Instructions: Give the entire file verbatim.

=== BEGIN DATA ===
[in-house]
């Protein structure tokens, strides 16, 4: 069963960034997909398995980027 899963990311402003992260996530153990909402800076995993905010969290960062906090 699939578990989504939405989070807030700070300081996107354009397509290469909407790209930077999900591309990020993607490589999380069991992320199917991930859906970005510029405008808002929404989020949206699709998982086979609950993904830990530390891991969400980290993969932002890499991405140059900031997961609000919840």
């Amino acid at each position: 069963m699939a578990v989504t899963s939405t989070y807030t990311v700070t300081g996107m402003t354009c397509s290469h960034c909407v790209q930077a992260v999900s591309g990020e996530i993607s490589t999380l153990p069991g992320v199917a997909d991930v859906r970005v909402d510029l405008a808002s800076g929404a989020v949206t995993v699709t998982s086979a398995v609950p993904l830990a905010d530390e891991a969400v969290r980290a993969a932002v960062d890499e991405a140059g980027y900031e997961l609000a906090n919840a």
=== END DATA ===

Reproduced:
[in-house]
């Protein structure tokens, strides 16, 4: 069963960034997909398995980027 899963990311402003992260996530153990909402800076995993905010969290960062906090 699939578990989504939405989070807030700070300081996107354009397509290469909407790209930077999900591309990020993607490589999380069991992320199917991930859906970005510029405008808002929404989020949206699709998982086979609950993904830990530390891991969400980290993969932002890499991405140059900031997961609000919840």
């Amino acid at each position: 069963m699939a578990v989504t899963s939405t989070y807030t990311v700070t300081g996107m402003t354009c397509s290469h960034c909407v790209q930077a992260v999900s591309g990020e996530i993607s490589t999380l153990p069991g992320v199917a997909d991930v859906r970005v909402d510029l405008a808002s800076g929404a989020v949206t995993v699709t998982s086979a398995v609950p993904l830990a905010d530390e891991a969400v969290r980290a993969a932002v960062d890499e991405a140059g980027y900031e997961l609000a906090n919840a």